The goal of Homvee has been to conduct a thorough and transparent review of the home visiting research literature to identify and evaluate evidence-based models that have proven effective.
  4. Blueprints for Healthy Youth Development
    Blueprints for Healthy Youth Development helps you quickly identify evidence-based programs that help young people reach their full potential.
  5. Results First Clearinghouse Database
    The Results First Clearinghouse Database is an online resource that brings together information on the effectiveness of social policy programs from nine national clearinghouses. 
  6. Social Programs That Work
    Social Programs that Work seeks to identify social programs shown in rigorous studies to produce sizable, sustained benefits to participants and society, so that they can be deployed to help solve social problems. 

The FRIENDS Crosswalk of Evidence-Based Programs provides the evidence ratings of relevant child abuse and neglect prevention programs from these six nationally recognized registries/clearinghouses and the CBCAP levels of evidence that can be used in the annual CBCAP report.

How do I select an Evidence-Informed or an Evidence-Based (EI/EB) Program or Practice?

CBCAP State Leads are encouraged to explore and consider implementing EI/EB programs and practices that have been shown to effectively address the unmet needs of their population based on the outcomes of their needs assessments. States should review their existing continuum of prevention efforts and identify strategies to serve families along the continuum.

The selection of program services should be based on many factors, such as appropriateness for the population served, community needs, and agency capacity to implement services with fidelity. States should also consider their CBCAP funds allocation, as well as available funds to leverage when selecting an EI/EB program or practice.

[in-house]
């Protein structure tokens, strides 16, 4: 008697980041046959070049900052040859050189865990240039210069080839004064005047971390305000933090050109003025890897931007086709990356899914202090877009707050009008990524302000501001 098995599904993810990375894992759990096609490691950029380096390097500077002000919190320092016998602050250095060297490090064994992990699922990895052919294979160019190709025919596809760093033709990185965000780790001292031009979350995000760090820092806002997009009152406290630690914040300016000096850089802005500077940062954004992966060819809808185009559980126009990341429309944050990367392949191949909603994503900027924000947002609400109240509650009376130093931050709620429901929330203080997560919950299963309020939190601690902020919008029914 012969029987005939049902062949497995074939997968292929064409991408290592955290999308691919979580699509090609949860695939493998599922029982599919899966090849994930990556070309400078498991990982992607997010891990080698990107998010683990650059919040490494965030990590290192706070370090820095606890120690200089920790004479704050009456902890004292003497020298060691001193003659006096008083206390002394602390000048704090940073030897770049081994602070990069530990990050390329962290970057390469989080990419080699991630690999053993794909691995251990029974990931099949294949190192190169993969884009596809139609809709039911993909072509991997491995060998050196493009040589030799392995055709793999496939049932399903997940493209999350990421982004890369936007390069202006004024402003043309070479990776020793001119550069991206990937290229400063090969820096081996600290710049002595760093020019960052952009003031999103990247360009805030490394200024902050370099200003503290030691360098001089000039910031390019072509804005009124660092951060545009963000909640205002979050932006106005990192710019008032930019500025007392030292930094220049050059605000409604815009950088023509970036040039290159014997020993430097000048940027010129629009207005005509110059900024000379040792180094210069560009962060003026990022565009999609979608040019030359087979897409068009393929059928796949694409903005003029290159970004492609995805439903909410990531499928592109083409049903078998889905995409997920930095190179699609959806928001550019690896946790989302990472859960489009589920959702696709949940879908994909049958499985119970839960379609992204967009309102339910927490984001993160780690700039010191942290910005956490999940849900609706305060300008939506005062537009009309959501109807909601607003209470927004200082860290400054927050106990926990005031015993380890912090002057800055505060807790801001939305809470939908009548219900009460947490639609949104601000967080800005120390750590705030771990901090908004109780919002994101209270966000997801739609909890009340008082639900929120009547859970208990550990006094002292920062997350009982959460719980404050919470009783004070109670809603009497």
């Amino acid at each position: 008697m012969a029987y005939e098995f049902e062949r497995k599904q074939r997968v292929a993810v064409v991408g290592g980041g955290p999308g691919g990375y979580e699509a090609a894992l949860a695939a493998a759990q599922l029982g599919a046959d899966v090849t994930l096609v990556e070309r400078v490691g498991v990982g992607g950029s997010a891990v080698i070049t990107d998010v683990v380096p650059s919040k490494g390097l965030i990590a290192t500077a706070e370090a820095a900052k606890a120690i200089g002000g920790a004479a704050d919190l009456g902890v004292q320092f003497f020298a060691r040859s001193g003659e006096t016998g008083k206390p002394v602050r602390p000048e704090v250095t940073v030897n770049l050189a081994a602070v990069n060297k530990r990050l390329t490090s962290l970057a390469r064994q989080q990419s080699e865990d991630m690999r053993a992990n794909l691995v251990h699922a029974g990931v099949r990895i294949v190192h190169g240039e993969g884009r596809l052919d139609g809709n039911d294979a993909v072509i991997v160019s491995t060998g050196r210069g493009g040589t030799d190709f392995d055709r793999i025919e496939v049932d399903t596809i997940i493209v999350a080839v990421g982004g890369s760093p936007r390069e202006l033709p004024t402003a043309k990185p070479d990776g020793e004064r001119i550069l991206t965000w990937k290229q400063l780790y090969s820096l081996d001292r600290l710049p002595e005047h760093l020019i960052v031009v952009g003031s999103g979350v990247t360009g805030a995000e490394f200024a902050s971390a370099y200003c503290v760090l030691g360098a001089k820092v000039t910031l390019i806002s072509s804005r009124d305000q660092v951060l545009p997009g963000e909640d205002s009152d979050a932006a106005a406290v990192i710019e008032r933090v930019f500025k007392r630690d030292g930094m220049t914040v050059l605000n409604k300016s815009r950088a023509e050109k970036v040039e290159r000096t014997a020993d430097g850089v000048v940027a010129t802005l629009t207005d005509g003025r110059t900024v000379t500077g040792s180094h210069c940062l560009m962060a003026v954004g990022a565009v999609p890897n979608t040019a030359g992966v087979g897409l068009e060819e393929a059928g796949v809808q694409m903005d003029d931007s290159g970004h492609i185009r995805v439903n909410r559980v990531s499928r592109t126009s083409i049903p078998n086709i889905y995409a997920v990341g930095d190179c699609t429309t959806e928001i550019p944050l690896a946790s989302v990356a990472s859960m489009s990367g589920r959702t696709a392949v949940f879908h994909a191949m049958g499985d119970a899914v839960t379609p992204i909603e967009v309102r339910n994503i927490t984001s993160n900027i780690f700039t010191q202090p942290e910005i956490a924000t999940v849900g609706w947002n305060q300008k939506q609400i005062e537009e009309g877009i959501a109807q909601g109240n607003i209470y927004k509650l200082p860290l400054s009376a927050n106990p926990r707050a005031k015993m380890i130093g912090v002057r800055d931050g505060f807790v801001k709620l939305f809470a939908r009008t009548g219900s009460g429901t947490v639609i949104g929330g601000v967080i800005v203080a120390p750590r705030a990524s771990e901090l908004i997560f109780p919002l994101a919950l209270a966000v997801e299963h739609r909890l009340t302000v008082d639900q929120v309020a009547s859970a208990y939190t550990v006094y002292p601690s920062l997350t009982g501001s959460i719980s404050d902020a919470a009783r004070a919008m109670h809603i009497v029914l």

The following resources may be helpful in selecting an evidence-based program. 

  • The California Evidence-Based Clearinghouse has a guide to selecting and implementing an EBP.
  • The National Implementation Research Network, Frank Porter Graham Child Development Institute at the University of North Carolina at Chapel Hill developed the Hexagon Tool that can be used by communities and organizations to better understand how a new or existing program or practice fits into an implementing site’s existing work and context. The Hexagon Tool can be used at any stage of implementation to assess fit and feasibility. It is most used during the Exploration stage when an implementing site is identifying and selecting new programs and practices to implement.  https://implementation.fpg.unc.edu/resource/the-hexagon-an-exploration-tool/

For more information on CBCAP requirements, see the section on CBCAP Standards above or contact your FRIENDS TA Coordinator.

Where can I learn more?

In addition, FRIENDS offers free on-line training in Evidence-Based Practice and different areas of Evaluation. Visit our Online Learning Center for more information and to enroll in the courses.

If you are a CBCAP Lead and require assistance in this area, contact your TA coordinator for help.